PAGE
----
Haworthia Update Essays on Haworthia – Volume 1
Umdaus Press, Hatfield, South Africa, 1999
To my wife Daphne.
2.Haworthia mucronata and its new variety.
3.Haworthia gracilis, H. cymbiformis and H. cooperi in the greater Baviaanskloof area.
4.The case of Haworthia incurvula – an up-date.
5.Haworthia cooperi and H. bolusii var. blackbeardiana.
6.The Haworthias of Kaboega.
When I undertook to re-write my New Haworthia Handbook, and present it as an authoritative revision, I did so with some apprehension. However, I did so because in the intervening years my classification had proved personally satisfying. Also I saw little no evidence of the “adequatio” for the task anywhere else, either in circumstance, or willingness, or field experience, to do so. I am an aspirant mystic with none of the transport experience which should have given me the vision I sought. The hermetic and intuitive approach is all I have really been able to bring to my work other than a passion for truthfulness and understanding.
Now, three years after the initial drafting, Haworthia Revisited is published. The initial shock and ‘post-natal’ depression is over and I can look at it more dispassionately. My self-doubts had driven me back into the field and through many bouts of self-examination. There are no doubt many minor mistakes in the book, one of which is the appearance in my preface, of the word “difference” instead of the word “deference”. The latter was intended to convey the sentiment “courteous regard for others”.
After drafting the book, I tried to divorce myself from the manuscript and even from the plants themselves. However, nagging doubts and uncertainties remained with me, and these papers are the product of some intensive field “work”. I use the word in inverted commas for two reasons. Firstly the word “work” in this regard is very loosely used. Wandering around in the field, stumbling on plants here and there and anxiously uprooting them by hands sticky with excitement at “new’ things, does not constitute “work”. Secondly, it is in fact the most rewarding and stimulating way of coming into contact with a most extraordinary and marvellous natural environment. The actual work entails the making of the tangible physical record that places a specimen on the scientific map. I also wrote in my revision (p.12) “A revision.. stands and falls.. on .. the dry and uninteresting herbarium record”. The work therefore also entails deliberating about and examining the herbarium record with a good knowledge of its content. The implications that any new collection may have for that record and the way in which it is arranged, have to be considered and evaluated. That constitutes the “work”, and helps define an important aspect of the “adequatio” required for it to be proven as such.
I have not been able to reduce all the new collections I have made since 1996 to such a record. The plants are in cultivation and are being propagated by seed and offset, and are being recorded in this written record and by photographs. There is still a great deal to be done. Unlike T.L.Salter, who closed his revision of Oxalis with words which suggested that he had had enough, or like G.G.Smith who retired invalidated by the criticism he felt directed towards him, I hope I can continue to “work” on Haworthia.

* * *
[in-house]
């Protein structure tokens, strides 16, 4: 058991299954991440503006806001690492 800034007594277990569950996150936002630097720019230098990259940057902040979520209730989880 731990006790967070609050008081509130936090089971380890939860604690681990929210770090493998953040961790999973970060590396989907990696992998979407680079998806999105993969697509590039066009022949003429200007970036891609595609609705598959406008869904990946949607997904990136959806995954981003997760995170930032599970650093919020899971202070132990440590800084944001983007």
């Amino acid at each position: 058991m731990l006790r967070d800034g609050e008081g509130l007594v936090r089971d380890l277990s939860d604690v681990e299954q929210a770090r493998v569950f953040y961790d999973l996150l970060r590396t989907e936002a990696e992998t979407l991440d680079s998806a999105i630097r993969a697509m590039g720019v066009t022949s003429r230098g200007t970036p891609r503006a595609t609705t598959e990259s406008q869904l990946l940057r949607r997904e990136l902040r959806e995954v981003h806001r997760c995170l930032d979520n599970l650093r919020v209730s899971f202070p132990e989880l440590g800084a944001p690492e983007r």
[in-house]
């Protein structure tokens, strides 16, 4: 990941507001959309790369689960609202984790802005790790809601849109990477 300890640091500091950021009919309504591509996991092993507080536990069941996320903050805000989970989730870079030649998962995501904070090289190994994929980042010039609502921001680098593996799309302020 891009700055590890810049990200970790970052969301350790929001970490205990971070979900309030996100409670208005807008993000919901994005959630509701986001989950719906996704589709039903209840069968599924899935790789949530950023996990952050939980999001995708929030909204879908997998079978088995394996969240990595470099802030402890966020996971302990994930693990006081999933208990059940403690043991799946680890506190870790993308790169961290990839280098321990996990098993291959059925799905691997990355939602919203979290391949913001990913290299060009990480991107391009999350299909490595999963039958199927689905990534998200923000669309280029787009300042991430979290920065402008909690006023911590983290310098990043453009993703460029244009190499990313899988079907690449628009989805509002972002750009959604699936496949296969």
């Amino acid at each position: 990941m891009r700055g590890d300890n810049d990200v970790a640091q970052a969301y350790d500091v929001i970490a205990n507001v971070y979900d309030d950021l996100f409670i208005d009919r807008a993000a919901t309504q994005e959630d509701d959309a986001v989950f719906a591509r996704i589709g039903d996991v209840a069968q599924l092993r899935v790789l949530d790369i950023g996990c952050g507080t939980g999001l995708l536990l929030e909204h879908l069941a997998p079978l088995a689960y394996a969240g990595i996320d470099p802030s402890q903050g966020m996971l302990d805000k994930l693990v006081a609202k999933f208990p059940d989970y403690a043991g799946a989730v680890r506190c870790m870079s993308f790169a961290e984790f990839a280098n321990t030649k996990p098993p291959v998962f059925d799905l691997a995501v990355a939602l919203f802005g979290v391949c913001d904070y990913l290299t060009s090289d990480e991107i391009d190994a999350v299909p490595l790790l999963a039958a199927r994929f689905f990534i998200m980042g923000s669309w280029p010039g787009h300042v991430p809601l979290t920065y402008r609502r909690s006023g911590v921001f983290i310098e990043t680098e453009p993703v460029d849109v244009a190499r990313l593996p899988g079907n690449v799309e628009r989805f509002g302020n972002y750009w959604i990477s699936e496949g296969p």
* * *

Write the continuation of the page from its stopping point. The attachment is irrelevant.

This book consists of five essays discussing specific problems in the classification and identification of Haworthia. The two subjects are inseparable and unfortunately it is simply a case in which the species cannot be identified unless they are known. My life’s experience suggests to me that this is a sad truth for many things. Thus I rely very heavily on photographs to provide a comprehensive picture description of all the items discussed. The relevant photograph is numbered and this number preceded by a hyphen, usually follows the first reference to a collection number. Each essay has its own lesson and its own conclusion. A final sixth essay attempts to summarise and suggest a solution to a difficult problem.
I would particularly like to thank the following who have been so supportive and helpful during the exploration and writing of these papers:-
W. Schwegmann, J. D. Venter, D. M. Cumming, E. J. van Jaarsveld, P. V. Bruyns, T. Dold, D. Weekes, J. G. Marx, E. Heunis, E. Aslander, D. Clark, L. Loucka and C. Marais.
Farm owners have also been particularly helpful and I am very grateful indeed for access to such properties. In this case I am indebted to Mr and Mrs N. Sparg, Mr and Mrs Killian, Mr P. Moolman and Mr J. Truter.
Lastly I am very indebted to Ian and Sandy Ritchie of Kaboega for their hospitality and kindness, and for sharing their own Eden and love of nature so generously with Daphne and myself. I must also record my gratitude and respect to the owners of Kaboega, and note the contribution they are making towards conservation – Mr and Mrs Andre Bezuidenhout.
I am grateful to Umdaus Press, and particularly to Mr J. A. Retief, for their encouragement, support and effort to bring this work to fruition.
Acknowledgement is hereby given to Cape Nature Conservation and to the Eastern and Northern Cape Provincial Nature Conservation Authorities for the permits which were issued for the necessary but limited collecting required for this work. In the Western, Eastern and Northern Cape Provinces of the Republic of South Africa, all species of the genus Haworthia are classified as “protected flora” in terms of the Nature and Environmental Conservation Ordinance, 1974 (Ordinance 19 of 1974), as it is applicable to each of the afore-mentioned Provinces. Material for this book was gathered and collected on terms of the spirit and letter of this Ordinance. Nothing in the book should be construed as an encouragement to acquire these plants from their natural habitat or to suggest they are better located anywhere but in that situation.
M B Bayer, 16 Hope Str., 8001 Cape Town.